How I Used ChatGPT to Create an AI Event Assistant

(and some fun mini games)

In the last year, the integration of AI into business operations has been a transformative force, reshaping how everyday tasks are approached and executed. However, it’s the fusion of AI with human creativity that truly unlocks its vast potential.

This was the guiding principle behind the creation of CharlieGPT, an AI assistant I developed to streamline our team’s preparedness and performance at HubSpot’s 2024 Flywheel Kickoff, an internal company event we sponsored and attended in both Dublin and Boston. Keep reading to learn how I built it.

(Charlie is Commercient’s cute little blue robot mascot. Look at him. You can’t not love Charlie.)

CharlieGPT was a tool I set out to create for our executive team and anyone else from Commercient attending HubSpot FKO. I started by creating an event briefing but felt like I just couldn’t compile all of the essential information into a sufficiently condensed and accessible format. So here’s what I did instead…

I still created a 5 page event briefing covering:

  1. Event logistics and overview with a basic itinerary
  2. Common use cases for integration (our service) with HubSpot and ERP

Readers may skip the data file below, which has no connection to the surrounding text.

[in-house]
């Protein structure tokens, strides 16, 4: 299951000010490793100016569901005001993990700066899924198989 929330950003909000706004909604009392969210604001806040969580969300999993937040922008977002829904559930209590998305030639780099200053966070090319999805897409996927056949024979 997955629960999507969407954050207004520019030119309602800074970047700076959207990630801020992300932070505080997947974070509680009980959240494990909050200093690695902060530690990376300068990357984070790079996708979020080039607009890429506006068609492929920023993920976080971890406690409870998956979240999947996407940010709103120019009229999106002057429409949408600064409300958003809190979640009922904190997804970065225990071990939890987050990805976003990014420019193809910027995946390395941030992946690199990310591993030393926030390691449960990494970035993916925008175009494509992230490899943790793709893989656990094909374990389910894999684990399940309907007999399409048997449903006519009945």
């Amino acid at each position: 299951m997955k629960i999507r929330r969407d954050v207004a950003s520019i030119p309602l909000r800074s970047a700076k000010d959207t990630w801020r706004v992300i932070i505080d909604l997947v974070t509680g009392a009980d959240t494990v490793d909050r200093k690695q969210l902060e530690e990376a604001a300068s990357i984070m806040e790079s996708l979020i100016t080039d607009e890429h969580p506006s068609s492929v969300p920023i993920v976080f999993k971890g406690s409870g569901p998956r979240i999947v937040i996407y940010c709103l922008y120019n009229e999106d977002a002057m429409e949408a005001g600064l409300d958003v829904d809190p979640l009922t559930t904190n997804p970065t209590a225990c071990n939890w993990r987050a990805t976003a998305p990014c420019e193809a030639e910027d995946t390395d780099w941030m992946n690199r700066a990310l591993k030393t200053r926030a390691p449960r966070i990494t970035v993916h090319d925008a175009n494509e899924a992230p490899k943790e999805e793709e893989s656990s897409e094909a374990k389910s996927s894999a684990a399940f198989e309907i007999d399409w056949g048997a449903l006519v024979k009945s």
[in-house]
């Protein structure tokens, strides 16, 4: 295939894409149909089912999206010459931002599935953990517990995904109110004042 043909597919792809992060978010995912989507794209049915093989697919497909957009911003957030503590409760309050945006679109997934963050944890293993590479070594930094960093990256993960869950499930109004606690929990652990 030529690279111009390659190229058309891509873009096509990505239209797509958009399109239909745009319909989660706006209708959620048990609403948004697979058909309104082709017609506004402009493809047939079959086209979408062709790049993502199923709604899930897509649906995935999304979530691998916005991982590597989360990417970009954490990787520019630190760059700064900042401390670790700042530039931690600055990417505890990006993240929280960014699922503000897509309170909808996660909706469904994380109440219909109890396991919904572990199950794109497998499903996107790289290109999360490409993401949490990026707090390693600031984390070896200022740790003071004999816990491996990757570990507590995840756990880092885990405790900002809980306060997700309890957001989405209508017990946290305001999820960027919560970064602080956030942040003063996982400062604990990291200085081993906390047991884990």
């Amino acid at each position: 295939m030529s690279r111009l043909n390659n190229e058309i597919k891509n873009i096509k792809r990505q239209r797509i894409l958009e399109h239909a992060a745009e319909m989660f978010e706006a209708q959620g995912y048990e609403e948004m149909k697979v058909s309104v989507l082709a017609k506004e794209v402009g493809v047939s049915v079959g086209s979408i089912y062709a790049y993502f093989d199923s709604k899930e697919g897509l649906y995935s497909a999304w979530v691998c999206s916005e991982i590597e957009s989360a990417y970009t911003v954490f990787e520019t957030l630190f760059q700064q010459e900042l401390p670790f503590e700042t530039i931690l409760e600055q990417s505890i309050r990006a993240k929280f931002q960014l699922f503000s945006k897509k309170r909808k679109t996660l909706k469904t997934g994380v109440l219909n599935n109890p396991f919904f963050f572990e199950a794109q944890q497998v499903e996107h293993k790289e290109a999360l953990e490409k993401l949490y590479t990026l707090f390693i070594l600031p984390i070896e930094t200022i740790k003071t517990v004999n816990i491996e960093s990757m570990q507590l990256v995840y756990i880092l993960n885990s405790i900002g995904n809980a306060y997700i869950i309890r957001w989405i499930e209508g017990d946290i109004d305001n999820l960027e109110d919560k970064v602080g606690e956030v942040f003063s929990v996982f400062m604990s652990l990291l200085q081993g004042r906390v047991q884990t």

3. Information about customers we share with HubSpot
  4. Information about our partnerships with HubSpot

But there was so much more to cover. So many more potential questions that would certainly come up. And what if someone needed an answer quickly? Would it be easy enough to open a 5 page PDF and scroll for the answer they were looking for? No. So I created an AI assistant, and it was so painfully easy.

In creating the event briefing, my team collectively compiled over 100 pages of information about HubSpot and the event. I even pulled in entire email threads with loose information into a massive Google Doc. In this 100+ page doc, all of the information our team had access to was available, but who could possibly parse through 100 pages and pull out anything useful? ChatGPT.

With ChatGPT’s new custom GPT feature, I created my own model, named it CharlieGPT, and wrote this prompt (admittedly, not my best—but it worked just fine):

“You are an expert on HubSpot’s Flywheel Kick Off event, HubSpot, and Commercient. The Flywheel Kick Off (FKO) in Dublin and in Boston are internal HubSpot events. Commercient is attending as one of three sponsors in Dublin and as one of seven sponsors in Boston. Dublin FKO is February 7-8 and Boston is February 13-14.